Over the past several years, mobile commerce has truly exploded. Some stats for thought: in 2013, U.S. mobile retail sales totaled $41.71 billion. By the end of 2016, it’s estimated to be $130.92 billion. By the end of 2019, it will be nearly $250 billion.
In order to capture some of this business for yourself, your mobile checkout experience must be seamless. How do your users go from browsing and adding items to their mobile shopping cart to actually making the purchase? What can you do to make it easier for them?
Here are three important features of the mobile checkout experience you need to take a look at:
1. Include An Option For Guests
Don’t slow down the checkout process by requiring account registration.
Requiring users to register an account appears beneficial for both parties. On your end, you’ll have their information and the ability to market to them more effectively. On their end, they’ll be able to log in and access their order information, and make future purchases much quicker.
However, requiring account registration is costing your company money. Simply removing this requirement can lead to a dramatic decrease in checkout abandonments. The fact is that many people are in a hurry, especially on mobile devices. Even if your account registration process is quick and painless, they won’t know that beforehand. It’s enough to scare many people off, which is the last thing you want to do.
2. Minimize Pages and Fields
And include a progress indicator.
Your best bet is to require the absolute least amount of information possible: name, email address, mailing and billing address, and payment information, plus any information specific to their order. This information can be entered on a single page to ensure the process is quick and painless for the customer. Utilizing PayPal as a preferred payment method is especially useful on mobile, as users can simply log into their PayPal account and not need to manually enter billing or address information.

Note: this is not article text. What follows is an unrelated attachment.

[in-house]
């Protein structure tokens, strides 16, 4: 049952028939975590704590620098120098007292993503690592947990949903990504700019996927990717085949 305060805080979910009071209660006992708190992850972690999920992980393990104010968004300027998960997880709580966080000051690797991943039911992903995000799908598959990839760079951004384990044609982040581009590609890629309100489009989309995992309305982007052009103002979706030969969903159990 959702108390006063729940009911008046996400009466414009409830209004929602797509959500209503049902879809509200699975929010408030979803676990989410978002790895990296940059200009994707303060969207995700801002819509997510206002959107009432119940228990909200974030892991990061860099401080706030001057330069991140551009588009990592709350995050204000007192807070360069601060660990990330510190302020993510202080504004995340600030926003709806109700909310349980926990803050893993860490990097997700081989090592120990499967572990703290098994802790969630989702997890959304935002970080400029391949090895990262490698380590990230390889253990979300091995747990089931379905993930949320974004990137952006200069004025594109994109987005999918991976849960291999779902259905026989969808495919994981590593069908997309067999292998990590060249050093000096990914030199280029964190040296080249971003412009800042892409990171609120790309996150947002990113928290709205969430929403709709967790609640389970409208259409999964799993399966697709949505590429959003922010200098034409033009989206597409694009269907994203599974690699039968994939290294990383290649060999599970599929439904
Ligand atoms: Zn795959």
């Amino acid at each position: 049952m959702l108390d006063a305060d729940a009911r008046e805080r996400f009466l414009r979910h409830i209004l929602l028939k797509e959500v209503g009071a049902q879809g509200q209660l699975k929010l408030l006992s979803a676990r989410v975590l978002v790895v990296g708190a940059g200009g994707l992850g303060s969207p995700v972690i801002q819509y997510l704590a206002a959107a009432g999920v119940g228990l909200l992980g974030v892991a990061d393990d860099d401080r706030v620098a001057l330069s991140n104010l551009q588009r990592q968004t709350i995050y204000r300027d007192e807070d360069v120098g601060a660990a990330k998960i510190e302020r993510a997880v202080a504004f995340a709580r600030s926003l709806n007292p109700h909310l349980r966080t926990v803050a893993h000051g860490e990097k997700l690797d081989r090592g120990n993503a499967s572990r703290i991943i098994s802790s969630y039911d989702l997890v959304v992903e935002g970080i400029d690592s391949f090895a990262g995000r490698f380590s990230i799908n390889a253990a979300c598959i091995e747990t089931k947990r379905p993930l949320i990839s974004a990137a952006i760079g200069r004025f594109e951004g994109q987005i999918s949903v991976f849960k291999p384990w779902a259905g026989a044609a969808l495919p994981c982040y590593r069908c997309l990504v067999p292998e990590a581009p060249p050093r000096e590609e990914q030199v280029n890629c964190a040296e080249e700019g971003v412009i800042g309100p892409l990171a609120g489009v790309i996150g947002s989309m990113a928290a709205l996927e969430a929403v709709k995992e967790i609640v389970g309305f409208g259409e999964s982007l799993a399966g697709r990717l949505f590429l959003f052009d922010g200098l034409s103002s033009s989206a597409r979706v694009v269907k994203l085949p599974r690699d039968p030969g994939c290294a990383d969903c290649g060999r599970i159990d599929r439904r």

It’s also a good idea to let people know how far they are along in the process, no matter how many pages you have. It would be a shame to lose a customer because they’re tired of entering information when they’re on the final page and aren’t aware of it. Label each page clearly: 1 of 1, 1 of 2, etc. Combining this with a minimalistic design will nip most cart abandons right in the bud.
3. Simplifying Checkout Pages
Keep the focus on securing the conversion.
The simpler your mobile checkout page is, the less it intimidates your users. When you checkout with vendors like Amazon, you’ll notice that their checkout page is different than the rest of their pages. Everything that can drive users to another page is removed, like the search bar or links to other departments.
Your mobile checkout page can be as simple as your logo at the top along with a ‘return to cart’ button alongside it. The rest of the page should include the required fields and some customer service contact information in case there’s a problem. Providing any additional content simply distracts users, taking attention away from their purchase.